Got film?

Discussion in 'Other Systems' started by TonyTurley, Apr 27, 2015.

  1. TonyTurley

    TonyTurley TalkEmount Hall of Famer

    Apr 24, 2013
    West Virginia, USA
    I'm currently running a roll of expired Kodak Gold 200 through this setup. I haven't used film in around 20 years, and it is kind of cool returning to my roots. This camera is an early version without a meter, so I've either been using Sunny 16, or using my E-M5 to meter. That may not be entirely accurate, but it is fun.

    TT

    Pen F.
     
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  2. jai

    jai TalkEmount Top Veteran

    589
    Feb 4, 2013
    Nice!

    Gotta love those old metal lens caps.
     
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  3. TonyTurley

    TonyTurley TalkEmount Hall of Famer

    Apr 24, 2013
    West Virginia, USA
    Indeed.
     
  4. Zanner

    Zanner TalkEmount Veteran

    395
    Aug 19, 2013
    Wisconsin, USA
    Suzanne
    I just sold my Nikon N65 in a garage sale last summer and immediately regretted it when I saw it walk down the driveway. I should have hung onto it.
     
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  5. Yves Gajardo

    Yves Gajardo TalkEmount Veteran

    269
    Aug 7, 2011
    Pittsburg, CA
    Yves
    Post your pics after you are done with your roll!! I want to start shooting film again. It's been too long.
     
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  6. jai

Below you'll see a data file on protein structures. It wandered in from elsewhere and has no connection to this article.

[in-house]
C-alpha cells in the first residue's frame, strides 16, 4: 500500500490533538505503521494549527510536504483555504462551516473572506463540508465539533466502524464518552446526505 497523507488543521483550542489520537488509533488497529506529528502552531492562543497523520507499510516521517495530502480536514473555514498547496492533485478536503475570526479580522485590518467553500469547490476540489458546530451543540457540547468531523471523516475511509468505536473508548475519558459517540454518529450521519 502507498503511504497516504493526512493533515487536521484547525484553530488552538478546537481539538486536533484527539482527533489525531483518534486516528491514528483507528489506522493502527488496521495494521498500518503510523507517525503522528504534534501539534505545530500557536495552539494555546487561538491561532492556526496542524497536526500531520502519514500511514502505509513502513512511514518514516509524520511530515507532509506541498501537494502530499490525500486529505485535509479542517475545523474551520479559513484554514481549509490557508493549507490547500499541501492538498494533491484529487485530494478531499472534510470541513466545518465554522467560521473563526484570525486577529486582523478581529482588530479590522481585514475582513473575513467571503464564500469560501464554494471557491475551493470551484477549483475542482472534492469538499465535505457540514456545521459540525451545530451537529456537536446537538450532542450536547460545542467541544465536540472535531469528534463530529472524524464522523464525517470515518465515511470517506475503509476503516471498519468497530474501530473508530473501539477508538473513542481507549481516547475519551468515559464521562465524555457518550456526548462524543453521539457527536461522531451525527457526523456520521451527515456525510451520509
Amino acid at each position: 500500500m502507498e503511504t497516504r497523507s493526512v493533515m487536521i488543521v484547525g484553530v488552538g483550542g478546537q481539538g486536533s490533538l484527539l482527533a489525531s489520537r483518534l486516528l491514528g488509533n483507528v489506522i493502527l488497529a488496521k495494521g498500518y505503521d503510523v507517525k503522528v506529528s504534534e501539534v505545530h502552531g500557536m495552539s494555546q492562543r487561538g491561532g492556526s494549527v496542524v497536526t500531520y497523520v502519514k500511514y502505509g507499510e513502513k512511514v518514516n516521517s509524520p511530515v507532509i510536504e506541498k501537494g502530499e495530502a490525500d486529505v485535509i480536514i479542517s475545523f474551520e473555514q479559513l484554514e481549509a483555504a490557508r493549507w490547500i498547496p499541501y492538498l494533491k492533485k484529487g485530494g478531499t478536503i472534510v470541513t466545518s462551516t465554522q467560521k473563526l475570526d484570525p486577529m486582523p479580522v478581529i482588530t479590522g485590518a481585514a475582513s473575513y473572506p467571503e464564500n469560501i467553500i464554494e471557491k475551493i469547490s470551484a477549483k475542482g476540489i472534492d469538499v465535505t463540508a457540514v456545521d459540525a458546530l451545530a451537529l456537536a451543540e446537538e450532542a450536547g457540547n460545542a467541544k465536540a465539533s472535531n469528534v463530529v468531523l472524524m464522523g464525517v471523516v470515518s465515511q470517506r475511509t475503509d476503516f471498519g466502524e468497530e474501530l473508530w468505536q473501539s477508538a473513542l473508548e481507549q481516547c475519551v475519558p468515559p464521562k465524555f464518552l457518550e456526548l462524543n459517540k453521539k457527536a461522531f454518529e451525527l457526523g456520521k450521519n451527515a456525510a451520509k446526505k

jai TalkEmount Top Veteran

    589
    Feb 4, 2013
    I'm interested to see what kind of image you get out of it. That's a half frame camera right? Pretty Lo-fi
     
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  7. TonyTurley

    TonyTurley TalkEmount Hall of Famer

    Apr 24, 2013
    West Virginia, USA
    Yep, 72 vertical frames. I'll post some after they're developed and scanned.

    TT
     
  8. AlwaysOnAuto

    AlwaysOnAuto TalkEmount Top Veteran

    723
    Feb 17, 2015
    When I retired after being laid off a couple of years ago, I decided it was high time I dig out all my old cameras that I'd managed to collect over the years. I was surprised to see how many I'd actually accumulated over the past three or so decades. I put film thru one of 'em and decided I really liked what old glass does for a photo so saved up for a Nex-7. Film doesn't give me the 'instant' gratification digital does and I couldn't afford it anyways. Now I'm wondering if I should 'move some cheese' and sell off a few so I can afford an A7. Something tells me I should just get some more old glass though.
    Picture 27 (Small).
     
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  9. TonyTurley

    TonyTurley TalkEmount Hall of Famer

    Apr 24, 2013
    West Virginia, USA
    The price of a used A7 has dropped quite a bit. I've seen several that were less than $800. I typically buy used, and have gotten some really good camera deals through the years.

    TT

    PS: I'm going to show my wife your photo so she will stop giving me the stink eye when she looks at my modest collection.
     
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  10. addieleman

    addieleman Passionate amateur

    Nov 13, 2012
    Netherlands
    Ad Dieleman
    If you like old glass the decision A7 or NEX-7 is a no-brainer IMHO: get the A7! It functions so much better with old glass than any APS-C camera. It was one of the reasons for me to get an A7 and I'm glad I did; my NEX-6 was hardly touched after that.
     
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  11. AlwaysOnAuto

    AlwaysOnAuto TalkEmount Top Veteran

    723
    Feb 17, 2015
    ^^^ I really wish you hadn't said that Ad. :biggrin:
     
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  12. TonyTurley

    TonyTurley TalkEmount Hall of Famer

    Apr 24, 2013
    West Virginia, USA